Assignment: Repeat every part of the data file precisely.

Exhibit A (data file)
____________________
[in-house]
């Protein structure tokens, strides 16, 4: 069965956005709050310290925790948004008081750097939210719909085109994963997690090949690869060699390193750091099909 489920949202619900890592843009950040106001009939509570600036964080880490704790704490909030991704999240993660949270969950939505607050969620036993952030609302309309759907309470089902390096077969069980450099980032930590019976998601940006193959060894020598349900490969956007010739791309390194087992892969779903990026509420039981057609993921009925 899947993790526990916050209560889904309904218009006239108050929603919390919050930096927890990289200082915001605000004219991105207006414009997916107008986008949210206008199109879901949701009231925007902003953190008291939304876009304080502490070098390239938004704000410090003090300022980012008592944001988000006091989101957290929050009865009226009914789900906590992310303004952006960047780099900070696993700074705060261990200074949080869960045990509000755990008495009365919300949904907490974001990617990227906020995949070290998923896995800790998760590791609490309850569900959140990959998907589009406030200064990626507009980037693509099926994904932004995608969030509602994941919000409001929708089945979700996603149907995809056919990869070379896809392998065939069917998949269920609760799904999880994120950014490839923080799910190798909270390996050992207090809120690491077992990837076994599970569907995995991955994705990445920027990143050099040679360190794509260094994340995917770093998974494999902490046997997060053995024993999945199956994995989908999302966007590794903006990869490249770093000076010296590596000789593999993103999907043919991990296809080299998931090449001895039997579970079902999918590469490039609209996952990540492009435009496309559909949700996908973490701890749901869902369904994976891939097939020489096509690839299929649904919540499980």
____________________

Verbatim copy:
[in-house]
């Protein structure tokens, strides 16, 4: 069965956005709050310290925790948004008081750097939210719909085109994963997690090949690869060699390193750091099909 489920949202619900890592843009950040106001009939509570600036964080880490704790704490909030991704999240993660949270969950939505607050969620036993952030609302309309759907309470089902390096077969069980450099980032930590019976998601940006193959060894020598349900490969956007010739791309390194087992892969779903990026509420039981057609993921009925 899947993790526990916050209560889904309904218009006239108050929603919390919050930096927890990289200082915001605000004219991105207006414009997916107008986008949210206008199109879901949701009231925007902003953190008291939304876009304080502490070098390239938004704000410090003090300022980012008592944001988000006091989101957290929050009865009226009914789900906590992310303004952006960047780099900070696993700074705060261990200074949080869960045990509000755990008495009365919300949904907490974001990617990227906020995949070290998923896995800790998760590791609490309850569900959140990959998907589009406030200064990626507009980037693509099926994904932004995608969030509602994941919000409001929708089945979700996603149907995809056919990869070379896809392998065939069917998949269920609760799904999880994120950014490839923080799910190798909270390996050992207090809120690491077992990837076994599970569907995995991955994705990445920027990143050099040679360190794509260094994340995917770093998974494999902490046997997060053995024993999945199956994995989908999302966007590794903006990869490249770093000076010296590596000789593999993103999907043919991990296809080299998931090449001895039997579970079902999918590469490039609209996952990540492009435009496309559909949700996908973490701890749901869902369904994976891939097939020489096509690839299929649904919540499980």